A few days ago, the Carleton University Art Gallery opened its latest installation, Walking with Our Sisters. Have you seen it yet? It’s there until October 16, 2015. Today I noticed a review in the Ottawa Citizen, referring to it as a “powerful memorial” that was “deeply moving” to the reviewer. Events like this during your time at university may change you, and change your future. Seek out such opportunities — experiences like these may become the beginning of your activist career.
Seeing this installation for yourself may move you to write a research paper on this topic. We have resources. You may already know that I like to start with books, so here are a few:
- Between colliding worlds : the ambiguous existence of government agencies for aboriginal and women’s policy
- Finding a way to the heart : feminist writings on aboriginal and women’s history in Canada
- Forever loved : exposing the hidden crisis of missing and murdered indigenous women and girls in Canada
- In the days of our grandmothers : a reader in Aboriginal women’s history in Canada
- Just another Indian : a serial killer and Canada’s indifference
- Missing women, missing news : covering crisis in Vancouver’s Downtown Eastside
- Sexual assault in Canada: law, legal practice, and women’s activism
- The tragedy of missing and murdered aboriginal women in Canada : We can do better
But of course many of these are historical in nature or peripheral to the topic. The real story evolves in newspapers and magazines, so consult our news sources for good databases to search as well as Canadian Studies databases such as CBCA Complete for magazine articles. Government information is VERY relevant:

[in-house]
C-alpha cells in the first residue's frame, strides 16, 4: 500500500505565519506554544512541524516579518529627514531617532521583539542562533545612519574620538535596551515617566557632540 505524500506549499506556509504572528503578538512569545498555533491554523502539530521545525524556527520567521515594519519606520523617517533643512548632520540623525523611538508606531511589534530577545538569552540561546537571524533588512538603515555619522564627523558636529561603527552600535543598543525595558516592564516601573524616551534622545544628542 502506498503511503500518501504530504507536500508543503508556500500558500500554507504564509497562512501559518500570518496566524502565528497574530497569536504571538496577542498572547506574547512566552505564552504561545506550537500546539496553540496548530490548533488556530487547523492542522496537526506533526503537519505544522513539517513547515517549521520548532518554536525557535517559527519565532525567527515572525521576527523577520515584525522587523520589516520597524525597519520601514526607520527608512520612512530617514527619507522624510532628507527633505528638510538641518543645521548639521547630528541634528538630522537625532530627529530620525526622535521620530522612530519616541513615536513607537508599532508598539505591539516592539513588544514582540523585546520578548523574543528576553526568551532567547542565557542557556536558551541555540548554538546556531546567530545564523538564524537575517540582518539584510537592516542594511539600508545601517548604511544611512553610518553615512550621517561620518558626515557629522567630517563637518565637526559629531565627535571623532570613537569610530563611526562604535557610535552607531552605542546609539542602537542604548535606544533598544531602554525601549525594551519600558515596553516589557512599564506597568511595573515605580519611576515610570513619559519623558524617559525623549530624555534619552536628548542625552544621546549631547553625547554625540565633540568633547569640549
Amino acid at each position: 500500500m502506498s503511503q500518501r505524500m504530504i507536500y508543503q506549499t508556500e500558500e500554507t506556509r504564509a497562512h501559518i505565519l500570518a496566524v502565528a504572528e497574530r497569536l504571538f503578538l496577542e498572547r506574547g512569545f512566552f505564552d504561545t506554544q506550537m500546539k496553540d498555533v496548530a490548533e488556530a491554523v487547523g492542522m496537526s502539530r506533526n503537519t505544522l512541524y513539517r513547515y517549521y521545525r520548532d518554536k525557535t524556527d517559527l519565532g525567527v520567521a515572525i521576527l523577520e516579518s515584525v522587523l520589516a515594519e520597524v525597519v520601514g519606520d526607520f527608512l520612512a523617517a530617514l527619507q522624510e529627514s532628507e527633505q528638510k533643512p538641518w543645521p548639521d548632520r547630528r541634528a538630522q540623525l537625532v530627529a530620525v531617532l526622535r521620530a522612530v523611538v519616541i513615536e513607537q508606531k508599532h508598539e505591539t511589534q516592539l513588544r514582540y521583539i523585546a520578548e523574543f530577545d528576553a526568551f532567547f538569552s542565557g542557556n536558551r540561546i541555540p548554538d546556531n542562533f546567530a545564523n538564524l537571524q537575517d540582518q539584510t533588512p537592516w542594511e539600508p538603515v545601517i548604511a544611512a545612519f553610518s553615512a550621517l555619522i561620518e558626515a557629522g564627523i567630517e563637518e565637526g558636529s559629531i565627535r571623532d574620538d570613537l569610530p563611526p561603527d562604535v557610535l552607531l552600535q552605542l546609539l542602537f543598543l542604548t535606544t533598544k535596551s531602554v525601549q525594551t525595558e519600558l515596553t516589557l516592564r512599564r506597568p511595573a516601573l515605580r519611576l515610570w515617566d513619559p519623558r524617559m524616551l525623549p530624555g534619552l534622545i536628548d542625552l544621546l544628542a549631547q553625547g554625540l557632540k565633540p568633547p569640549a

- Invisible women : a call to action : a report on missing and murdered indigenous women in Canada : report of the Special Committee on Violence Against Indigenous Women
- Missing and murdered Aboriginal women: 2015 update to the national operational overview
Be sure to check out the Google custom search of government information sites.
You may be interested in the video, Finding Dawn.
Don’t forget our journal article databases which can be found on the “journal articles” or “databases” tabs of the Canadian Studies, Indigenous Studies, or Women’s Studies subject guides. Summon searches information about our catalogue and most of our databases, but don’t forget to log in first if you are not on campus. Use Google Scholar from our databases page because it may be easier to access the full text of the documents at sites where we have subscriptions if the site recognizes you as a Carleton person.
Issues such as missing and murdered indigenous women are more than important — they are crucial, critical, essential and existential Canadian and feminist issues. Start to take control of your learning. Choose courses and topics that set you on fire. Read, write down your thoughts, and read some more. Start something now that can last a lifetime. Librarians can help.
[listed resources updated 2016-12-12]